• Colonel Clement Lounsberry

    Colonel Clement Lounsberry was a well-known North Dakota figure.  Following his service in the Civil War, he started his journalism career with newspapers in Minnesota. As the railroad moved west, so did Lounsberry.  In July, 1873 he published the first issue of his Bismarck newspaper. In 1889, Lounsberry was appointed special agent of the General […]

  • Ole the Green Man

    On this date in 1914, it was reported that while in Grand Forks, Ole Evenson from Starkweather painted his entire body a bright emerald green. Nobody understood why he did it, as reported in the following newspaper story: “When a Swede deliberately takes a can of green paint, and with a brush proceeds to decorate […]

  • Corn Show

    On this date in 1912, residents and visitors to Valley City, and students throughout Barnes County, had corn on the mind. Today marked the opening of Valley City’s big Corn Show, which included a Teachers’ and Boys’ Short Course in Agriculture.   The Armory building was decorated for exhibits, including poultry, produce, and booths for […]

  • The Implement Men

    On this date in 1946, over 300 dealers of farm equipment braved the cold weather and slippery roads of a North Dakota December as they descended upon Fargo for a three-day convention.  The second annual farm dealership conference was sponsored by the North Dakota Implement Dealers Association.  The first conference, the year before, had attracted […]

  • The Red Trail

    On this date in 1916, Bismarck and Mandan were working to join forces to bring their cities closer together – travel-wise. They were trying to make the Red Trail a better highway and a more effective method to get from one city to the other.   Although settlers were in the Bismarck-Mandan area by 1872, […]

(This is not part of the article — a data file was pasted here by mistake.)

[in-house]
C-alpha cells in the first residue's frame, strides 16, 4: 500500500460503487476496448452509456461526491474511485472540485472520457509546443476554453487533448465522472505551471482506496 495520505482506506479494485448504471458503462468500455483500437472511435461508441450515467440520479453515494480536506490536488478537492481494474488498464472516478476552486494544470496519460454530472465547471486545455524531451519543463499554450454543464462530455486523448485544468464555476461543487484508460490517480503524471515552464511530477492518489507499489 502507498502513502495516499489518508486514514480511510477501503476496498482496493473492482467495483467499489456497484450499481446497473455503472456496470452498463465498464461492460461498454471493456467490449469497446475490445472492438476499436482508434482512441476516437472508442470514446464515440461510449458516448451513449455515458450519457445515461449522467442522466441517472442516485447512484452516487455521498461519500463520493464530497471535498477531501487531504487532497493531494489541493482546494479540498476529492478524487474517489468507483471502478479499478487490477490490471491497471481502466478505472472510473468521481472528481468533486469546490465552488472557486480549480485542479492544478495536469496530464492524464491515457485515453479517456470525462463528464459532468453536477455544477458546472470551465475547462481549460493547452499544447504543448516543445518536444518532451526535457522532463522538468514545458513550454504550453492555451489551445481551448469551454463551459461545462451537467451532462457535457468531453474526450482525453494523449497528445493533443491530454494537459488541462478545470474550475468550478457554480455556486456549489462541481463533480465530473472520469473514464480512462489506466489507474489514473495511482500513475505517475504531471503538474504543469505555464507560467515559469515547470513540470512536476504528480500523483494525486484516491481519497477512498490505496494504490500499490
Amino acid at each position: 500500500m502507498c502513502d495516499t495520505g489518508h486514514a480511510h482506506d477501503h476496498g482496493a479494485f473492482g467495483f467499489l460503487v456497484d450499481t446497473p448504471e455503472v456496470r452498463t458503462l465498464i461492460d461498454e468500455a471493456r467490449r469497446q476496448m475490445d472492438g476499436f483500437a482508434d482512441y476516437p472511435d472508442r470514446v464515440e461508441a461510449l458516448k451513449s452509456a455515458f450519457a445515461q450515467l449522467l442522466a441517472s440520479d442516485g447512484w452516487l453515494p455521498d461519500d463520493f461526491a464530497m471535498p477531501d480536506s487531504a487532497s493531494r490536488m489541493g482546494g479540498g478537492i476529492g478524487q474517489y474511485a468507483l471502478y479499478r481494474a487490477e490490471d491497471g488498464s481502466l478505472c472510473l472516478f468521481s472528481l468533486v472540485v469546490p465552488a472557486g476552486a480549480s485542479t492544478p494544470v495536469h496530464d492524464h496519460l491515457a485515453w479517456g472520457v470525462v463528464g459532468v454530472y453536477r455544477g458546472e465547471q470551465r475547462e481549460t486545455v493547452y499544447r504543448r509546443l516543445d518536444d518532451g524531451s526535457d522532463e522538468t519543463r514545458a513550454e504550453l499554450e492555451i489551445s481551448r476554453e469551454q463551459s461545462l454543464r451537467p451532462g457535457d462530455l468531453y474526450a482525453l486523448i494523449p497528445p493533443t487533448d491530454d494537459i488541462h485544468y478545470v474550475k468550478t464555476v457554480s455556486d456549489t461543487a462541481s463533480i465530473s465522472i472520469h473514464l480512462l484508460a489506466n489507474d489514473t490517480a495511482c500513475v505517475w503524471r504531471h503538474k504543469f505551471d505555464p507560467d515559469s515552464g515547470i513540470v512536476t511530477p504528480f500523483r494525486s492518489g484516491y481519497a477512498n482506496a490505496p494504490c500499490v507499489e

• Scrap Metal Shortage

    During World War II, metal was in short supply and in high demand.  The line between military and civilian resources was erased.  The military was the first priority for the allocation of resources, and civilians were urged to “make do or do without.”  Community groups, schools, and the Boy Scouts hosted scrap metal drives.  From […]

  • Dakota Promoter

    A man of many hats was born on this date in 1814, but Andrew Jackson Faulk is most remembered as Dakota Territory’s third territorial governor. The Pennsylvania native received his education in his home state. As a young man he worked as a printer, editor and journalist for the Armstrong County Democrat, a Pennsylvania newspaper. […]

  • Thanksgiving in North Dakota

    On this date in 1897, Mayor John Dinnie of Grand Forks issued a proclamation designating a day of thanks.  He said the people of the city and the surrounding area had a great deal to be thankful for, including a very good harvest and a newly-built plant to provide electric lighting. The Grand Forks Herald […]

  • Deer Season Closer

    Today is often a date serving as the last day of the deer gun season in North Dakota, as it did in 2013. The state’s deer gun season opens at noon on the Friday designated by gubernatorial proclamation, typically the first Friday in November. The 16-and-a-half-day season usually closes on the Sunday before Thanksgiving. The […]

  • The Winter of 1996-97

    Mention the winter of ’96 – ’97 to anyone who was here, and they likely have a story to tell. The brutal season brought blizzard after blizzard, making it one of the snowiest winters in state history. Fargo received over 117 inches of snow, well above the average of 47. Just days after a two-day […]